Throughout history reality has been related through images and philosophers such as Plato have made efforts to diminish our reliance on representations by pointing at a direct ways to grasp the real. Susan Sontag quotes Feuerbach in saying that our age prefers the photograph to the real thing, the appearance before experience. This argument, Sontag says, is widely accepted in modern culture which is constantly engaged with producing and consuming images to such a degree that photography has been made essential for the health of the economy and the stability of social structures.
Photography, according to Susan Sontag, holds an almost unlimited authority in modern society. Such photographic images are capable of replacing reality by virtue of being not only a mirror or interpretation of in, but also a relic of reality, something that is taken straight from it.
Photography, unlike painting, does not only address and represent its object and does not only resemble it; it is also a part of the object, its direct extension.
Photography, according to Sontag, is a form of acquisition in a number of ways. When you photograph something, it becomes a part of certain knowledge system, adapted to schemas of classification and storage starting from family photographs up to police, political and scientific usage. Photography, in other words, is a form of supervision.
Primitive tribes are afraid that the camera will take their soul or something from their being. Modern societies do not of course share this fear by still views photography as directly related to the material world, a physical relic of it. our attitude towards photographs is still fetishistic, still voodoo like.
A typical nowadays statement is that an experience was "like in a movie", which is said when other forms of description fail to convey how real a sensation was. While many people in developing countries are still hesitant about being photographed, people in industrialized countries are more than happy to stand in front of a camera and that is because, Sontag argues, that being photographed gives us a sense of being real and of existing.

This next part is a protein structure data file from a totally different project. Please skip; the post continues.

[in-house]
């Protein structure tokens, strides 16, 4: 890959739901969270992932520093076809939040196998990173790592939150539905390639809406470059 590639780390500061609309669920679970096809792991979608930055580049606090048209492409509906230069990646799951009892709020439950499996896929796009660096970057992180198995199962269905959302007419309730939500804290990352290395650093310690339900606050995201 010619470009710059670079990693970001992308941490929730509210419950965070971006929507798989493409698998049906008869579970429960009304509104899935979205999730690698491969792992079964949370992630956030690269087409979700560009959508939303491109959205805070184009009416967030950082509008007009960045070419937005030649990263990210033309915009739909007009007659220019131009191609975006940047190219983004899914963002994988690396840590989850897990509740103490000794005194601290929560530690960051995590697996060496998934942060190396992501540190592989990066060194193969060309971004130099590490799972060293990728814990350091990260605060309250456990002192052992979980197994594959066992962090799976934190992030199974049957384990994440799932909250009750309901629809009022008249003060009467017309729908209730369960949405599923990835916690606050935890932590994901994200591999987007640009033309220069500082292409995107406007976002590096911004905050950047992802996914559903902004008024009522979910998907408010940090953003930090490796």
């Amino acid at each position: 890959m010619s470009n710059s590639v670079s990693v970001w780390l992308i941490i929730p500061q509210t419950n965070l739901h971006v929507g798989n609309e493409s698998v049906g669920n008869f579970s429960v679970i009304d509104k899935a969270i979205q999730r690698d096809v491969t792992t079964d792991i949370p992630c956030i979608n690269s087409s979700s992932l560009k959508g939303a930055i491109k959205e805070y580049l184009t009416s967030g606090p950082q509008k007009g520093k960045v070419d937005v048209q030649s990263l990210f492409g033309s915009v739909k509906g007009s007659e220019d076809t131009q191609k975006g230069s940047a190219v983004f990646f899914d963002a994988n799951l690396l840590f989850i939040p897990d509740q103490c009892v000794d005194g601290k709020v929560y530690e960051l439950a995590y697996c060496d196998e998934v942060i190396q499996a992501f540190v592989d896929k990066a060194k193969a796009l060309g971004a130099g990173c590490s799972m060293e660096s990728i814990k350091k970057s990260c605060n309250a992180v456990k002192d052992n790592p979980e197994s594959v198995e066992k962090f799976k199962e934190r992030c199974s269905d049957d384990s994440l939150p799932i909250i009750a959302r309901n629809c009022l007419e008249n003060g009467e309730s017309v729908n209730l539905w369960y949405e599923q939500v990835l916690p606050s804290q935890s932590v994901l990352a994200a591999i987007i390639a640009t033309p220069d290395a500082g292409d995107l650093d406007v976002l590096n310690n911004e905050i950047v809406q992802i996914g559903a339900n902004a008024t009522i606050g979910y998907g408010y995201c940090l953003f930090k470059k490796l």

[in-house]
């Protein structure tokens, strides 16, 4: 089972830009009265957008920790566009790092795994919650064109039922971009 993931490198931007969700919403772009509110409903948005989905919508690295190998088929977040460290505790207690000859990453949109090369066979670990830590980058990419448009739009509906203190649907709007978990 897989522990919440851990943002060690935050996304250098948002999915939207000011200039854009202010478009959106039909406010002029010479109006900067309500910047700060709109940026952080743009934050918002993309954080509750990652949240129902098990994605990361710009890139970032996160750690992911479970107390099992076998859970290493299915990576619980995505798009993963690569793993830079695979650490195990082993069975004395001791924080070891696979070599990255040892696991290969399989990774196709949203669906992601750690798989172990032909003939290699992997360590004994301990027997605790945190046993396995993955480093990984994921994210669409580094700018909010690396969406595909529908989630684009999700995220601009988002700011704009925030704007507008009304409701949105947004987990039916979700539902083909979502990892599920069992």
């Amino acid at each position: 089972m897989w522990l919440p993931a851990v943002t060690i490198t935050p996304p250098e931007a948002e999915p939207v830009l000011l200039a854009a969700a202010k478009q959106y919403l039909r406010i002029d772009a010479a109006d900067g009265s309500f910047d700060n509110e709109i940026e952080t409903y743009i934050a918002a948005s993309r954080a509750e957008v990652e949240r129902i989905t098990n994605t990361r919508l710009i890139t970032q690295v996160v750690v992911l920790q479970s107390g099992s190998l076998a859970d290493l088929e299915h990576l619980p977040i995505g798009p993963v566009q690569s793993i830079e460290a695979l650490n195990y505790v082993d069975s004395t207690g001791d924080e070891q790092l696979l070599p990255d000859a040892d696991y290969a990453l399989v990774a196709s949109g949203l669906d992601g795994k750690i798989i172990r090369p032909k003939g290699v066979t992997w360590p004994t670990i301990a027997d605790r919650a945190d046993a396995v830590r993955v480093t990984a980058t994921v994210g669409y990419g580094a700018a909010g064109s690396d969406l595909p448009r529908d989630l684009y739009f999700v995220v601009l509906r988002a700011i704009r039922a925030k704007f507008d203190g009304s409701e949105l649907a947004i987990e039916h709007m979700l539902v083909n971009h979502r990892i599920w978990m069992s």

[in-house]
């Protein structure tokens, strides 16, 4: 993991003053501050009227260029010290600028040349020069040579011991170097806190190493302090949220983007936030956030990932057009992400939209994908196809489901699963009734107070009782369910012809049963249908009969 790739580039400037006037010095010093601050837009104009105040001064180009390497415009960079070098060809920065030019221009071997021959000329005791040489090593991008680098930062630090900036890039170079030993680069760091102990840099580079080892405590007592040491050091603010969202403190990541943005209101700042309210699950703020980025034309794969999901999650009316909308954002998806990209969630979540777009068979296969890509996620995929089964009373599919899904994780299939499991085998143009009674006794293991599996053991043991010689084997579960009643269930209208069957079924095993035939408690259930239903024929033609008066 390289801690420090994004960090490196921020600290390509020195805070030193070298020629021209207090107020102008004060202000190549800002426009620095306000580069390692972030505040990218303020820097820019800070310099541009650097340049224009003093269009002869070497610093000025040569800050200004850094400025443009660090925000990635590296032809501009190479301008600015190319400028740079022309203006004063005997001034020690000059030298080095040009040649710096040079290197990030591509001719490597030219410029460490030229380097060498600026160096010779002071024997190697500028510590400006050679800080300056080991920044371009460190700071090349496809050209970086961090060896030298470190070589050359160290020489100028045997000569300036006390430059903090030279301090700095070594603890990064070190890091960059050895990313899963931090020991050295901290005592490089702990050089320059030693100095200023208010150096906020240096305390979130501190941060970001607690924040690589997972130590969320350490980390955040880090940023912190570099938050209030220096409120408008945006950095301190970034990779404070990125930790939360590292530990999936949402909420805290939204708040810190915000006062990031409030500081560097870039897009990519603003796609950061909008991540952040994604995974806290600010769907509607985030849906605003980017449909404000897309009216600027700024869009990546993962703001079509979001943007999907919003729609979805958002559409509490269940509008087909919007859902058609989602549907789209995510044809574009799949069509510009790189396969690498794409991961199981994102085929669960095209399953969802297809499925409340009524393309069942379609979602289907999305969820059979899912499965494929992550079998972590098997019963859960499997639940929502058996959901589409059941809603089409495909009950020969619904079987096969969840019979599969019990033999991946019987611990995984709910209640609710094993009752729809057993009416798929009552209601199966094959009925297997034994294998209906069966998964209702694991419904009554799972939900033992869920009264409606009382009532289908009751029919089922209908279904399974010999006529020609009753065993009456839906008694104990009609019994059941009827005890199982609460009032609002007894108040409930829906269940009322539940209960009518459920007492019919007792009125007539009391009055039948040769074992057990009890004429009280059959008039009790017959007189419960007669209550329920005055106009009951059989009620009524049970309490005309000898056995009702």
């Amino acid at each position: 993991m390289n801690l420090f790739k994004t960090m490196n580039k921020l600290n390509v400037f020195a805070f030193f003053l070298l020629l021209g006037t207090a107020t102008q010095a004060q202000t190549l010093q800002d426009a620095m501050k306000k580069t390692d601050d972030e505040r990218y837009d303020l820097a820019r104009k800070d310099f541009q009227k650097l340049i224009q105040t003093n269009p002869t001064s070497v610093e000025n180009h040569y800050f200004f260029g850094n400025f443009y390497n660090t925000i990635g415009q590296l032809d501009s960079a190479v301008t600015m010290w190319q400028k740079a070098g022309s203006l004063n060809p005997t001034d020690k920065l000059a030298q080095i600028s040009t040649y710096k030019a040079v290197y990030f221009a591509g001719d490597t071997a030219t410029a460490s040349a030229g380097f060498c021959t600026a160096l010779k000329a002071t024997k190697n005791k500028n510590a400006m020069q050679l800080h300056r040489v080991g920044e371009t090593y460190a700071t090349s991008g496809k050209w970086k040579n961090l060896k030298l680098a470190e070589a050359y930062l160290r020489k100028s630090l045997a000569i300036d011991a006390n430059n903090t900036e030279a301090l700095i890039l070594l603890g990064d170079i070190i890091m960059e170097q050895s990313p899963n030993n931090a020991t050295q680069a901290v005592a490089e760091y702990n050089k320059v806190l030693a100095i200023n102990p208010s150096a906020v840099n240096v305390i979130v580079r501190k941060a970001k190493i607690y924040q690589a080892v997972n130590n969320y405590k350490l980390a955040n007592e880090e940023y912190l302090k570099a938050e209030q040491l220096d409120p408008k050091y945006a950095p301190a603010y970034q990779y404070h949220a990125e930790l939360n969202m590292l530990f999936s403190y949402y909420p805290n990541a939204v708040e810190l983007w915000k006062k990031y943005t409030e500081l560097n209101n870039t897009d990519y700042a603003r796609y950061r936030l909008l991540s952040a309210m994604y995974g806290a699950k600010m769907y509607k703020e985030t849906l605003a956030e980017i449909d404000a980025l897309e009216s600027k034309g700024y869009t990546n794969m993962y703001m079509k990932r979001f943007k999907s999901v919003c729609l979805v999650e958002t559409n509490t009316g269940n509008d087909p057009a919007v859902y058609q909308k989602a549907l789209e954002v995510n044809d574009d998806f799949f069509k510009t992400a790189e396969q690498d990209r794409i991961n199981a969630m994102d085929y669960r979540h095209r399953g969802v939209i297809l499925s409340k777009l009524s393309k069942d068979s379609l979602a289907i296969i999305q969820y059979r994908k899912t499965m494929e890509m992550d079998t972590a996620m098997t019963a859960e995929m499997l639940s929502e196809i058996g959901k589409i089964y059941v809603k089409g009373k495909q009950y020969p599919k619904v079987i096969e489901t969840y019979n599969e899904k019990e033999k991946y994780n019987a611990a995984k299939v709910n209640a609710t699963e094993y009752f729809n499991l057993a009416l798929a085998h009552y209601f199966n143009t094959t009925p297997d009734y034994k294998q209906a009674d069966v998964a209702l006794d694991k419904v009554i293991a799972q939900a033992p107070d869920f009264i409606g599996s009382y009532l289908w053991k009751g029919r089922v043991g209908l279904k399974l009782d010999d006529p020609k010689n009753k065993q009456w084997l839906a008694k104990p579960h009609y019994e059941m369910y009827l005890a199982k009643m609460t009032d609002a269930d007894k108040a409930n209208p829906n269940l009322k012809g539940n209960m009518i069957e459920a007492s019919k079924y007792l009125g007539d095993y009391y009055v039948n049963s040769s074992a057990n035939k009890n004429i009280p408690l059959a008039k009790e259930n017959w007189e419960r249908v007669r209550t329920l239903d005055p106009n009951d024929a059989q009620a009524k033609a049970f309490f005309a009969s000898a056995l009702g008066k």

Photography is a means for capturing reality (which is considered unobtainable) by freezing it. You cannot hold reality but you can hold a photograph. photography in not only a way of preserving the past but also a way of handling the present., with photographic images becoming more and more widespread in modern times.
Photography also means that we can see something before we experience it, and that takes away from the virginity and openness of the way we experience reality. reality, in other words, is photographed before it is experienced.
Photography, Susan Sontag holds, is not a mere copy of reality but rather a recycled copy. We consume photographs at an ever increasing rate and they are therefore consumed and need to be replaced. Meaning, the more we take photographs the more we need to take photographs, and this accounts for what is known today as the "pictorial turn".
See also Roland Barthes On Photography